The actor performed many odd jobs to help his family survive as they were not financially affluent.
Do you remember when James Bond was introduced to the world for the first time? One single scene captured the essence of the franchise. The beautiful women, the craziness of gambling, glamorous people, everything exhibited how adventurous the Bond movies were going to be. Then came Sean Connery's introductory dialogue, "Bond, James Bond," and everything else is history.
The successful actor helped redefine Hollywood by portraying the charming, handsome and notorious spy who loved martinis for the first time in the first Bond movie Dr. No. According to Variety, the film got appreciation worldwide as people fell in love with the womanizing action hero with the movies which followed like Goldfinger, and You Only Live Twice. He also paved the way for the portrayal of violence and sexual intimacy in the movies back in 1962. The successful actor is celebrating his 90th birthday this month, but he suffered a great deal to reach the level of stardom he enjoys now.
The former 007 was born as Thomas Sean Connery on August 25, 1930, in Fountainbridge, Scotland, to truck driver Joe and Euphamia, who was a laundress. The stinking neighborhood he was brought up in was known as "the street of a thousand smells" because of the breweries and local rubber mills, as per Biography.
His bed was a bureau drawer as an infant in a two-room flat since his parents couldn't afford a crib. Connery had once recalled, "We were very poor, but I never knew how poor because that's how everyone was there." His father barely earned anything and whatever he did was spent on gambling and alcohol.
Known as "Tommy", Connery was believed to be intelligent. He was just five when he could “read and write and was proficient at mental arithmetic”. He also knew that his family was struggling to stay alive, so he took a decision for himself. By the time young Connery was 13, he quit school to fend for his family. He got a full-time job at a local dairy, reported Express.
In the biography titled Sean Connery: The Untouchable Hero (1983), writer Michael Feeney Callan said Connery "was precocious, alert and willing and, in spite of the jobs pinch, a place was found for him on a delivery draye – or milkman.”
He continued, "Sean would work there on-and-off for eight years, which was a “self-inflicted punishment” for such a “freedom-loving boy”. Talking about his experience Connery said, “My background was harsh... I was up at dawn, then through a milk round before school.” This was just the beginning of his long list of jobs. He also worked as a butcher's assistant.
At 16, he joined the Navy and got two tattoos reading "Mum and Dad" and "Scotland Forever" honoring his parents and birthplace, reported Trend-Chaser. He could not continue his naval service for too long even though he had signed for seven years due to stomach ulcers. With no plan ahead he tried his hand at more jobs.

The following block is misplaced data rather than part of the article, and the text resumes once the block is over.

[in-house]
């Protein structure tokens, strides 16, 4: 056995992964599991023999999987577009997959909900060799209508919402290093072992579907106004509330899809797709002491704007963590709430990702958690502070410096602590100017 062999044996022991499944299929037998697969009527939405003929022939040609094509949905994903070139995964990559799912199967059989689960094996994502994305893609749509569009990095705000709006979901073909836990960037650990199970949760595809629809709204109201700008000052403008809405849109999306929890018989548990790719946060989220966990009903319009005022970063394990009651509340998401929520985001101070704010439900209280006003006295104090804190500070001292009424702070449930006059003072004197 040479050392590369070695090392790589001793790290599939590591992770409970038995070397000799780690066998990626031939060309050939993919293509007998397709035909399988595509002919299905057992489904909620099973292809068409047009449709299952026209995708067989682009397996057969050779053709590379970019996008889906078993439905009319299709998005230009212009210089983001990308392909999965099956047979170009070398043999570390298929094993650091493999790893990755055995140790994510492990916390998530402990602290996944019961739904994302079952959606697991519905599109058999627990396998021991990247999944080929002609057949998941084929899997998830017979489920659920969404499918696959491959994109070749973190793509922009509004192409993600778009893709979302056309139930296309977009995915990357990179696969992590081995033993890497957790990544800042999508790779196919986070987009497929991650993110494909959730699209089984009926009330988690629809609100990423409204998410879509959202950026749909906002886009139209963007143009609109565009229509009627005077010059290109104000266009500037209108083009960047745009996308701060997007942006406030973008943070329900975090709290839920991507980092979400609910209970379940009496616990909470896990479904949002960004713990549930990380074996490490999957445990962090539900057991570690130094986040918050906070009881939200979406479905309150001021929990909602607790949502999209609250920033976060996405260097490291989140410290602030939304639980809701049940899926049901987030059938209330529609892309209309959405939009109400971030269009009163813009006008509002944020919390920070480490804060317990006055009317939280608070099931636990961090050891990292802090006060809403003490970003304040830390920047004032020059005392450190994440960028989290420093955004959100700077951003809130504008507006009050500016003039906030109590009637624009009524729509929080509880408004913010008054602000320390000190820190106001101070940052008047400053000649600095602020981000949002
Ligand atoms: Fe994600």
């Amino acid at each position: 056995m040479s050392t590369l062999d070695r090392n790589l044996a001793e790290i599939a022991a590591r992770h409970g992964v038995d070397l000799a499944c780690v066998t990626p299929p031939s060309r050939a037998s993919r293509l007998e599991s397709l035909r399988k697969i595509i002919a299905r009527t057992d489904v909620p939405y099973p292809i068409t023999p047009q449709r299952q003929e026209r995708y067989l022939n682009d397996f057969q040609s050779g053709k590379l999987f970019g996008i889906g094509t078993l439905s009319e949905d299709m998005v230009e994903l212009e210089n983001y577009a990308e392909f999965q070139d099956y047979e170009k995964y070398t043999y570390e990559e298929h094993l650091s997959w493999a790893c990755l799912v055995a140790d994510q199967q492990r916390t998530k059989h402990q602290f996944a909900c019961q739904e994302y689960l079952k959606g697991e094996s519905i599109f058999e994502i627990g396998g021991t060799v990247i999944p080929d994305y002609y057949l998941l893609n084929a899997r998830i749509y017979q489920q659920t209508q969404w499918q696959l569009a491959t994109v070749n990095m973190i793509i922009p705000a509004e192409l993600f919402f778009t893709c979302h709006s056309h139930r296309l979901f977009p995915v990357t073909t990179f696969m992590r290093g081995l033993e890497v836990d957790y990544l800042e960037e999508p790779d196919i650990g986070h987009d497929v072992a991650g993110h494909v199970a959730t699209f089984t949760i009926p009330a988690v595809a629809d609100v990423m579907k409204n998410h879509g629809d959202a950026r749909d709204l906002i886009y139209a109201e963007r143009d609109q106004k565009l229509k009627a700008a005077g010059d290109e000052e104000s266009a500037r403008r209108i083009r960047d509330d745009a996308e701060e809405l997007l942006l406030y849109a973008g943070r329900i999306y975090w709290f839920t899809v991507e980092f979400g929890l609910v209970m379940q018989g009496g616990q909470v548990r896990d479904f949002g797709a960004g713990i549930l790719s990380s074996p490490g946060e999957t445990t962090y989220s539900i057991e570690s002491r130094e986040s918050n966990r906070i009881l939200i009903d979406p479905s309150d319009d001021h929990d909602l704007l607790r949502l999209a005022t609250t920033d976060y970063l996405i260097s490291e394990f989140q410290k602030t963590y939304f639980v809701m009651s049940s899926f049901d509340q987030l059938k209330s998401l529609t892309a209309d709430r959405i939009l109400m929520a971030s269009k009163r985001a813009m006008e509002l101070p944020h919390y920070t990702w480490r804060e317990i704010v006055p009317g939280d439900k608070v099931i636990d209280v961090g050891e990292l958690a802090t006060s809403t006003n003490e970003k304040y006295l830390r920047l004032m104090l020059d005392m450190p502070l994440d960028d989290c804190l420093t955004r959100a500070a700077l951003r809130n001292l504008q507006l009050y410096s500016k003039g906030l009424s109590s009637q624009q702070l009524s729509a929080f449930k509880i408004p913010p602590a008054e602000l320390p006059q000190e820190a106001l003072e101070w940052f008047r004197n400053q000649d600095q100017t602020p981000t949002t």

The Goldfinger actor tried shoveling coal, laying bricks, and even polishing coffins but nothing satisfied him. Being the handsome man that he is, he also posed as a model at the Edinburgh Art School. He saved his earnings from the art school to join the Dunedin Weightlifting Club. He once admitted that his interest in weight lifting "was not so much to be fit but to look good for the girls." He not only became popular with the ladies but also with his gym mates who nominated him for Mr. Universe contest.
In 1953, a local casting director saw the 6' 2" Connery introduce himself as "Mr. Scotland" in the contest and asked him to join the Rodgers and Hammerstein musical South Pacific which was supposed to happen in London's theater district. "I didn't have a voice, couldn't dance. But I could look good standing there," admitted Connery. He now knew what he wanted to be.
In the following years, the actor showcased his talent in a number of films and television series including the acclaimed BBC Requiem for a Heavyweight. But his character as the sexy British spy garnered him fame in the U.S. too. With films like From Russia With Love (1963), Goldfinger (1964), Thunderball (1965), and You Only Live Twice (1967) Connery created a niche for himself. By the time he did the 007 series' sixth film Never Say Never Again (1983), he admitted that he was bored with the character. He said, "This Bond image is a problem in a way, and a bit of a bore."
After doing a number of other movies the actor was last seen on the silver screen in the 2003 film The League of Extraordinary Gentlemen after which he took retirement and now lives blissfully with his second wife Micheline Roquebrune in the Bahamas, reported The Sun.
According to Express, in an interview with Playboy magazine in 1965, the actor recalled that he himself was the one who made his life a success. He said, “From the time I started working I always paid my share of the rent, and the attitude at home was the prevalent one in Scotland – you make your own bed and so you have to lie on it. I didn’t ask for advice and I didn’t get it. I had to make it on my own or not at all.”
Even though the actor earned everything in life, he never forgot his roots. In the 2009 book Being a Scot written by him and Murray Grigor, he shared an anecdote to when he relived his childhood on the streets of London while taking a taxi back Edinburgh Film Festival. He penned, “The driver was amazed that I could put a name to every street we passed. ‘How come?’ he asked. ‘As a boy I used to deliver milk round here,’ I said. ‘So what do you do now?’ That was rather harder to answer,” reported Express.